Industry: German factory orders fell 3.7%, worse than expected. The slump was driven by weak export demand for cars following a steep rise the previous month as German companies deal with unprecedented supply-chain issues. German industrial production fell 0.3% in May and is up 17.3% year-on-year, down from 27.6% the previous month.
Sales: EU retail sales rebounded 4.6% in May, compared to a drop of 3.9% the previous month, giving a year-on-year growth of 9.0%.
Drop in China’s services survey
China: the unofficial Caixin services PMI fell from 55.1 to 50.3, due to a drop in travel, the recent resurgence in COVID-19 cases in China’s most populous province, Guangdong, and the spread of the delta variant putting pressure on new orders.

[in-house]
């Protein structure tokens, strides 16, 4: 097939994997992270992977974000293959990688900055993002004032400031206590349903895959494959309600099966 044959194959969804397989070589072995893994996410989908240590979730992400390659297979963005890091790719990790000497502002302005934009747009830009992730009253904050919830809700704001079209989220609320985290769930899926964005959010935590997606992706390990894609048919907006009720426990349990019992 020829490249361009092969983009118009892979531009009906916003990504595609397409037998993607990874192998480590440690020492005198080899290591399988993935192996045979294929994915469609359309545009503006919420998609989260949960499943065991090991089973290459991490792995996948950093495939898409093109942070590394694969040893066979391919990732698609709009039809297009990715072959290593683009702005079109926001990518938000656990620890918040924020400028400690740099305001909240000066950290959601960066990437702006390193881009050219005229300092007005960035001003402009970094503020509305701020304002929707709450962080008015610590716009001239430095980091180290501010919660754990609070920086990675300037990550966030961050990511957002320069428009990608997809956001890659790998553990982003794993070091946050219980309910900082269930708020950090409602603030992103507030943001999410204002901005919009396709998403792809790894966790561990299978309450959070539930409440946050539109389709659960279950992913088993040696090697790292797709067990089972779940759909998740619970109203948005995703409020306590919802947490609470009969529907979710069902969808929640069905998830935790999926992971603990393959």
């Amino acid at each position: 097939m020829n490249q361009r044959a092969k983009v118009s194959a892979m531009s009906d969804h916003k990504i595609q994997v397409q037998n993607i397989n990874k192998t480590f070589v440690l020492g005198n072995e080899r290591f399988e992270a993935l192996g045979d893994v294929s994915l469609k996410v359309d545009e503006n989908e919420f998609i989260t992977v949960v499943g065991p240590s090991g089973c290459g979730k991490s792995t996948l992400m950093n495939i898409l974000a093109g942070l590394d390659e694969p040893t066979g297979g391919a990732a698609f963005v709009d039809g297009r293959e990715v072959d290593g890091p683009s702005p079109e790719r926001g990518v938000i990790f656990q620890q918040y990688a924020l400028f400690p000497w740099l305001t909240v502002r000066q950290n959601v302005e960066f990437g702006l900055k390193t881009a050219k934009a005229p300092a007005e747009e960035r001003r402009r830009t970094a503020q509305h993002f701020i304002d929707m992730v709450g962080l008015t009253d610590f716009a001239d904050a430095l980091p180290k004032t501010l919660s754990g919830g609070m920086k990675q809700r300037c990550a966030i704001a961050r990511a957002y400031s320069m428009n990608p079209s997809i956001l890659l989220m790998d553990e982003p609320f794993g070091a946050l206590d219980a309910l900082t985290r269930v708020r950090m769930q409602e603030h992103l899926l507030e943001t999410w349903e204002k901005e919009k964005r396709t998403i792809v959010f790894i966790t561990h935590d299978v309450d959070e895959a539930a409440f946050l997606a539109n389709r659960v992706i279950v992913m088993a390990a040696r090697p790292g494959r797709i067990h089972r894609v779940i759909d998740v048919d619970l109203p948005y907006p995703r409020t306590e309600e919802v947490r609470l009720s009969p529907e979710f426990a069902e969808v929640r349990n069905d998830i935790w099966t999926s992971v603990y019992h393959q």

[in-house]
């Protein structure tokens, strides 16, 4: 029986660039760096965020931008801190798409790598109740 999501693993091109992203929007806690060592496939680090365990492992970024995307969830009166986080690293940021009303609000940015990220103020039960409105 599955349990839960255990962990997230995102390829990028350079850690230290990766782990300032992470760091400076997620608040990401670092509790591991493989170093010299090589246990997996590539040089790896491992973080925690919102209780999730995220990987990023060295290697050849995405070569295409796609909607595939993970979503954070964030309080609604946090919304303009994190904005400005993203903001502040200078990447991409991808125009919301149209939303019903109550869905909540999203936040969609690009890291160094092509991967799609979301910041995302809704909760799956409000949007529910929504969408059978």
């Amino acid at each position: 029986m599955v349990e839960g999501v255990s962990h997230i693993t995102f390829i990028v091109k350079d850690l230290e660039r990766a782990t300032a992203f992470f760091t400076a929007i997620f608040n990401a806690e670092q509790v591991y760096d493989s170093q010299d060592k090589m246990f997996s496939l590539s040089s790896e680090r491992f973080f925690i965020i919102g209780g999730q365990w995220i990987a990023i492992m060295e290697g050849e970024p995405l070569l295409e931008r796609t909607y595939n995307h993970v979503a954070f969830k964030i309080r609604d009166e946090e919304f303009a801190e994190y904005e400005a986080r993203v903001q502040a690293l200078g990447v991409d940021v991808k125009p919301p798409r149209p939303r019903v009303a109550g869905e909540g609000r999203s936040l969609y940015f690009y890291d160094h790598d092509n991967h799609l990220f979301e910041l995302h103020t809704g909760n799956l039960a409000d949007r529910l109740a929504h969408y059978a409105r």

The PPI (producer price index) rose 8.8% year-on-year down from 9% previously and the CPI (consumer price index) fell from 1.3% to 1.1%. Money supply was mixed, with M2 rising from 8.3% to 8.6% year-on-year whereas M1 fell from 6.1% to 5.5%, probably one of the reasons behind the central bank’s cut in reserve requirements.
Japan: the Eco Watchers Surveys improved significantly. The current survey rose from 38.1 to 47.6 and the outlook from 47.6 to 52.4, both markedly above estimates.
Labour cash earnings rose from 1.4% year-on-year to 1.9% in May and household spending was up 11.6%.
Core machine orders for May surged to 7.8% from 0.6% the previous month, taking the year-on-year increase to 12.2% from 6.5%. Machine tool orders for June slowed down to 96.6% year-on-year growth from 141.9% the previous month.
Oil prices trimmed their strong previous rise due to the OPEC tussle. Copper prices recovered at the end of the week. Gold managed to hold on to the US$1,800 level amid the market volatility.